So none of the results from multiple studies showing negative results for HCQ treatment count, because the only acceptable evidence would have to come from a large, randomized, double-blind study where healthy patients with no underlying conditions were given HCQ + zinc within 48 hours of their very first symptom, before they ever tested positive. But the vast majority of people with "Covid-like symptoms" turn out to be negative, and you really can't just indiscriminately give a drug with potentially dangerous side effects to anyone with a sniffle or cough on the off chance they actually do have Covid, so you kind of need to wait for a confirmed test (i.e. a diagnosis). And until a study that meets all of these criteria is published that shows negative results for HCQ, people will continue to believe that HCQ is an effective treatment and the only reason so many studies show seriously negative results, and the FDA is warning against its use outside of clinical trials, is because scientists all over the world care more about making Donald Trump look stupid than actually saving lives.

 

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7 hours ago, Corraleno said:

 

The Lancet paper is an analysis of 15,000 cases, all of whom received HCQ or CQ within 48 hours of diagnosis, and many scientists find that data more reliable and trustworthy than the data from the small and very flawed French study that started all the HCQ hype. That study (Gaudret et al) (1) was not randomized or blind, the "control group" consisted of patients who had preexisting conditions that contraindicated use of HCQ as well as those who refused HCQ treatment, (2) they were only tested for a period of 6 days, (3) it included only 26 patients, and (4) 6 of those 26 were excluded from the results because 3 were transferred to ICU, 1 died, 1 stopped treatment due to side effects, and 1 left the hospital for undisclosed reasons. So ALL of the patients who had underlying conditions that would have made HCQ treatment dangerous were put in the control group, and then they excluded ALL of the patients in the treatment group who did not get better, and claimed that HCQ treatment reduced viral load in all patients who completed the very brief treatment. And if those issues weren't damaging enough, there were other anomalies with testing dates reported, serious questions about the control group (who were at 4 different hospitals, while the treatment group were all at the Marseille hospital, and some of the control patients were missing test data because of differences in data collection at different hospitals), and various other issues that raised red flags after the study was mysteriously rushed through "peer review" in only 24 hours.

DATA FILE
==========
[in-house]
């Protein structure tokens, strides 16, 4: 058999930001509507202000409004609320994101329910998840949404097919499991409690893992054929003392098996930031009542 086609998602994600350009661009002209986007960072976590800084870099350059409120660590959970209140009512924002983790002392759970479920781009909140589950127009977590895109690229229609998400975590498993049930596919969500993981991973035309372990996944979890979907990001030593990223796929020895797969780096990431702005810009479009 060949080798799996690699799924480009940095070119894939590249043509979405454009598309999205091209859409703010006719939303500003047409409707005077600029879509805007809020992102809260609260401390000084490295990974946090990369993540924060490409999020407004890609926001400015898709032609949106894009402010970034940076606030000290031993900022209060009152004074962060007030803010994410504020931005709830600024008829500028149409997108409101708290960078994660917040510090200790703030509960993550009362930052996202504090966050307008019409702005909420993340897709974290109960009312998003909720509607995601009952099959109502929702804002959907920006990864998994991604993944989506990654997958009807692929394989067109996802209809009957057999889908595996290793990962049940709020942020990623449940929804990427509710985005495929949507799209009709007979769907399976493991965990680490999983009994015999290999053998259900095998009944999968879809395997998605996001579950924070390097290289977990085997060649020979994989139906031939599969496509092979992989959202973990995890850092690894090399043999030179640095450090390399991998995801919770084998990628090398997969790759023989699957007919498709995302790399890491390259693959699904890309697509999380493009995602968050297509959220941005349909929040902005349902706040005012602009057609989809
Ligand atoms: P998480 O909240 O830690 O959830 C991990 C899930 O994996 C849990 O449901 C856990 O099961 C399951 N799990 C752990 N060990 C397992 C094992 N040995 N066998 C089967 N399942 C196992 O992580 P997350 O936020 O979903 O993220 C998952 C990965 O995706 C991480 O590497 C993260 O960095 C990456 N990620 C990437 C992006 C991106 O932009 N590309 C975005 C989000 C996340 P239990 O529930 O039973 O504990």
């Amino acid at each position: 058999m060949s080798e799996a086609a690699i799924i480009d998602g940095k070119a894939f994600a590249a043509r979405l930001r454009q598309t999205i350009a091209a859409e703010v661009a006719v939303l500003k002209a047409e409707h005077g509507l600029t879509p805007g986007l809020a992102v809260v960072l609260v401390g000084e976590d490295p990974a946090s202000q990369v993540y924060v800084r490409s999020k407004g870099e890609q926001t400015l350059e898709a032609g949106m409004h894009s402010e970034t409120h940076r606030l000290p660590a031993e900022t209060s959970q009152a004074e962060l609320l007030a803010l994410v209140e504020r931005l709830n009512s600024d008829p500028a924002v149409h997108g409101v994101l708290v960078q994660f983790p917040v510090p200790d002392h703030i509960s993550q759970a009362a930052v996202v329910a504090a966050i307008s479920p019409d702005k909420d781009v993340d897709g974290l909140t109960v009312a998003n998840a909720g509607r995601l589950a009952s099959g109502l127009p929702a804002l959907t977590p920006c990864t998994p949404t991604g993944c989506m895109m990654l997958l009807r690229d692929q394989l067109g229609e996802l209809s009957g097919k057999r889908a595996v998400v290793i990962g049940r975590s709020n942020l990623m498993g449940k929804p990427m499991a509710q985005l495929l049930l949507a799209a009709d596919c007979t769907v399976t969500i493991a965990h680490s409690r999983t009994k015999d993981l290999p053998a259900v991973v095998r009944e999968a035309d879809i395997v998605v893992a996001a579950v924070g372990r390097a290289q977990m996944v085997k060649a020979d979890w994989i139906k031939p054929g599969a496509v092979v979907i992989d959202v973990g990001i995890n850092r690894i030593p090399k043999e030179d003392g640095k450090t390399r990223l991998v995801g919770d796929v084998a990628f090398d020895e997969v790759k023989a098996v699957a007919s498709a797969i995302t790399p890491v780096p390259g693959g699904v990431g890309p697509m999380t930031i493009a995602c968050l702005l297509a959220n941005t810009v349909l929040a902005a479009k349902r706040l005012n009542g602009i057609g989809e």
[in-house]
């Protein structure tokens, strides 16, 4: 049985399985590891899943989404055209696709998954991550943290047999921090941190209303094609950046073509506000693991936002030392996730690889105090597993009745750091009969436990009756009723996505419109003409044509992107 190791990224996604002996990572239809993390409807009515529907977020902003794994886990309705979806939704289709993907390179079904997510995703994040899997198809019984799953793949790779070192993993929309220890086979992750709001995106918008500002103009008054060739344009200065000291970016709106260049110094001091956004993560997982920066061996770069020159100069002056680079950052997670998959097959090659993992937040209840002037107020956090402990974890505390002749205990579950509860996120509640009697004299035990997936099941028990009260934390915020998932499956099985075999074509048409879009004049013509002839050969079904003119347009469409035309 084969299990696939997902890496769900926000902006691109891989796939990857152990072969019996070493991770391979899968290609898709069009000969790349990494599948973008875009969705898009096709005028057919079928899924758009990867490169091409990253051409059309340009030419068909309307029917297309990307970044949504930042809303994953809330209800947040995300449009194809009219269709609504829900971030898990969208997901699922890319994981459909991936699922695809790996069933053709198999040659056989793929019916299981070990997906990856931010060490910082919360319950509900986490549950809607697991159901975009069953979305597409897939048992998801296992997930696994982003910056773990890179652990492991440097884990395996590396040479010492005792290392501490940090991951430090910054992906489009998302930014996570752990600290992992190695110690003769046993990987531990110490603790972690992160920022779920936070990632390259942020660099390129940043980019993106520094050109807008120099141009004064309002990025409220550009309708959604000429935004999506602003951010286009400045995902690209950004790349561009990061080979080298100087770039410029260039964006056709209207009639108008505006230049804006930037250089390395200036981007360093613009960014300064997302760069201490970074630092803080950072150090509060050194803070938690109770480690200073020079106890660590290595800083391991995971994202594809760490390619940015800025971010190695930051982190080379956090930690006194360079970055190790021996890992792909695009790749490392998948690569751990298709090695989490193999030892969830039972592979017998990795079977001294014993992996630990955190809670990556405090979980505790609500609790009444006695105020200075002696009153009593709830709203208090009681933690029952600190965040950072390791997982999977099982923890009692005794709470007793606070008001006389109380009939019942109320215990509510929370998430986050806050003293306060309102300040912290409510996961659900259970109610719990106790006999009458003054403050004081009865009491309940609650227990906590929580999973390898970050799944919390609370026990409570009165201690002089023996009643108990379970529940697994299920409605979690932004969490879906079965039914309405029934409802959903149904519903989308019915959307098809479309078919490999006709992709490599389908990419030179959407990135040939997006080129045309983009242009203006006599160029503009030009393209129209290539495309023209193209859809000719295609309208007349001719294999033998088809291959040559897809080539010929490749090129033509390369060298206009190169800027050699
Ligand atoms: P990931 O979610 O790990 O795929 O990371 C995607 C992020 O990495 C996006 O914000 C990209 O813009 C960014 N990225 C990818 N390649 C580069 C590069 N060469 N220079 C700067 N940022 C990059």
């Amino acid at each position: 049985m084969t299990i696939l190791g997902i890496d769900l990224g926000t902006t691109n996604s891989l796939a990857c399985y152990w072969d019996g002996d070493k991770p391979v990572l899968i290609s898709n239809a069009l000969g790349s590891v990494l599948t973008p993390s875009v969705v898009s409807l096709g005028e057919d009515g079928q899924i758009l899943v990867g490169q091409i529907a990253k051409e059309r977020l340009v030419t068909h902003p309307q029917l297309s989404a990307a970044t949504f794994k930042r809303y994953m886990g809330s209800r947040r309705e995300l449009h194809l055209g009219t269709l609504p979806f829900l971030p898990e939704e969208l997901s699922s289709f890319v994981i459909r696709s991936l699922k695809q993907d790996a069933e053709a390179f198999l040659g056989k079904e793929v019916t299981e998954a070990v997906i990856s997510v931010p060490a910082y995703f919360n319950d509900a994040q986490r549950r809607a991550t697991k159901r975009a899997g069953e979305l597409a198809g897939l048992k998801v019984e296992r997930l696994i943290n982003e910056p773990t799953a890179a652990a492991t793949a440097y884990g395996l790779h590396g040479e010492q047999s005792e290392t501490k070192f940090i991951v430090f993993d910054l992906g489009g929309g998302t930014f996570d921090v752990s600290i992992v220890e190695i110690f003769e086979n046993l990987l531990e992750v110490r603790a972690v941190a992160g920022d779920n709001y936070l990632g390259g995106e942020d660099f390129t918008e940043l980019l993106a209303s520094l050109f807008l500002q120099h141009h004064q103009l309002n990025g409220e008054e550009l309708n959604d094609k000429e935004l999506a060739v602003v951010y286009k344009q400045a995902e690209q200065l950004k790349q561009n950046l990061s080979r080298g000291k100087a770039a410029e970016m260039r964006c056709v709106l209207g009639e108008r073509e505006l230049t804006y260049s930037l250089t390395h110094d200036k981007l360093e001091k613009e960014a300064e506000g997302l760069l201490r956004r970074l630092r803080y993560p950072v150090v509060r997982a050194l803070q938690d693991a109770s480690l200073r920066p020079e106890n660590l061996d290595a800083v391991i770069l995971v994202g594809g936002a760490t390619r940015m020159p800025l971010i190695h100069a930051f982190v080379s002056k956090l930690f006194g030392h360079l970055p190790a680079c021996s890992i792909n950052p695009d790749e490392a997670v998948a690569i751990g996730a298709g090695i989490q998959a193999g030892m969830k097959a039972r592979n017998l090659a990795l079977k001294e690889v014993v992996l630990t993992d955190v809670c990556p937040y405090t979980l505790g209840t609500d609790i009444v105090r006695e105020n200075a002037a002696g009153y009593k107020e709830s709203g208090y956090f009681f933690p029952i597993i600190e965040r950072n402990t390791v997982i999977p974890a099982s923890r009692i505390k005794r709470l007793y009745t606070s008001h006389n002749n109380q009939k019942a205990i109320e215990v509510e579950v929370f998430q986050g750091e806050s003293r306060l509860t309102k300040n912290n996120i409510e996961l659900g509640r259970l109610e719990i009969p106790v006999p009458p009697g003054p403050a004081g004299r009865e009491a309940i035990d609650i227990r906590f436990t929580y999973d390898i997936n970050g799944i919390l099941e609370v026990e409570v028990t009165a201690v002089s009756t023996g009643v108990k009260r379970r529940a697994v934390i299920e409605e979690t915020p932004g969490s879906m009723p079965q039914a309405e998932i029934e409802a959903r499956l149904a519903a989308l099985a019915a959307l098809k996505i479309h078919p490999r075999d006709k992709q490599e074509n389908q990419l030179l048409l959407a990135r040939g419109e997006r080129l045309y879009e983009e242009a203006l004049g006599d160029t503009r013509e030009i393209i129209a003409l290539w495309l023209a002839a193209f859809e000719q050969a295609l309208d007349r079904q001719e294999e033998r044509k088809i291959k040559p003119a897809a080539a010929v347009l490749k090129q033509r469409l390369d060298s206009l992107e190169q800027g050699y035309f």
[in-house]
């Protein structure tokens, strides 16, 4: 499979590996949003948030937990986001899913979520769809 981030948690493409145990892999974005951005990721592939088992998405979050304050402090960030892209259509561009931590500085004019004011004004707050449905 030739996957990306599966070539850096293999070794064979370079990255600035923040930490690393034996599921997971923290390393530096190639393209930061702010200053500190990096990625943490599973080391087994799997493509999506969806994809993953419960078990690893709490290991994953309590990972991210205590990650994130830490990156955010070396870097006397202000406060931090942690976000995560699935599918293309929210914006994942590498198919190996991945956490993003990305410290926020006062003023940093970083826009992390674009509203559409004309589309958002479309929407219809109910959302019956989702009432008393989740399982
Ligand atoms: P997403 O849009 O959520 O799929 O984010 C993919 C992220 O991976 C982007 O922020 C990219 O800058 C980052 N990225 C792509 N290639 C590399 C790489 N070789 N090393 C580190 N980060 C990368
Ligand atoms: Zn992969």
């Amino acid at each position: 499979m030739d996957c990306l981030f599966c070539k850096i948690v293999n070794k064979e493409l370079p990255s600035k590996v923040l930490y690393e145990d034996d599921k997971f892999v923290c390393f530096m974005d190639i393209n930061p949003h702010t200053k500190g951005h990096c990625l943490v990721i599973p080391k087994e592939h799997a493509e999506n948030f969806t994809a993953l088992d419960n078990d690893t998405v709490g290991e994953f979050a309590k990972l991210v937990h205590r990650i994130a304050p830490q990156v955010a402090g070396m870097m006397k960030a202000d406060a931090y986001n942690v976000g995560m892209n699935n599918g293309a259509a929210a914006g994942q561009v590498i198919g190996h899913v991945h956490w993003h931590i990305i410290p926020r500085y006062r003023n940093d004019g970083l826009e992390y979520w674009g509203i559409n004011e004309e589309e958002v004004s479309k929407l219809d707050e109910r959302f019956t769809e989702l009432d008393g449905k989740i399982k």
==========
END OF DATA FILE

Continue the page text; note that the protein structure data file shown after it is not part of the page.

So the "best" evidence we have so far that HCQ is effective against CV19 is one very small study that put all the patients with underlying conditions in the "control group" AND excluded from the treatment results all the patients who did worse. And that is the study that prompted Trump to call HCQ + AZ "one of the biggest game changers in the history of medicine."

So a meta-analysis of 15,000 patients doesn't count because it's not a double-blind study, but a tiny French study (neither blind, nor legitimately controlled) does? The VA study showing worse outcomes with HCQ doesn't count, because only severely ill patients received the treatment; and studies showing negative results for HCQ + AZ don't count because AZ is the dangerous part (except that combination actually got better results in the French study than HCQ alone), and studies showing negative results for CQ + AZ don't count, because everyone knows CQ is more dangerous than HCQ (except the Lancet analysis showed that CQ + AZ was actually less dangerous than HCQ + AZ), and studies showing negative results when HCQ is given more than 48 hours after diagnosis don't count, but the Lancet analysis of 15,000 patients who did get HCQ or CQ within 48 hours of diagnosis also doesn't count because they actually should have gotten the drug within 48 hours of the first symptoms.

So none of the results from multiple studies showing negative results for HCQ treatment count, because the only acceptable evidence would have to come from a large, randomized, double-blind study where healthy patients with no underlying conditions were given HCQ + zinc within 48 hours of their very first symptom, before they ever tested positive. But the vast majority of people with "Covid-like symptoms" turn out to be negative, and you really can't just indiscriminately give a drug with potentially dangerous side effects to anyone with a sniffle or cough on the off chance they actually do have Covid, so you kind of need to wait for a confirmed test (i.e. a diagnosis). And until a study that meets all of these criteria is published that shows negative results for HCQ, people will continue to believe that HCQ is an effective treatment and the only reason so many studies show seriously negative results, and the FDA is warning against its use outside of clinical trials, is because scientists all over the world care more about making Donald Trump look stupid than actually saving lives.

 

 

I do not think the studies are good, no. 

None are very good.

the French one for reasons you give

others I have been able to read had HcQ given to

1)sicker people 

and/or

2) too late in disease for HcQ ‘s most likely mode of possible action to work (aside from zinc ionophore aspect) 

eta: 

(actually, 48 hours after might even also often  be too late for zinc ionophore aspect too ...  if there’s already substantial tissue damage, or movement into tissues that are hard for drugs to reach)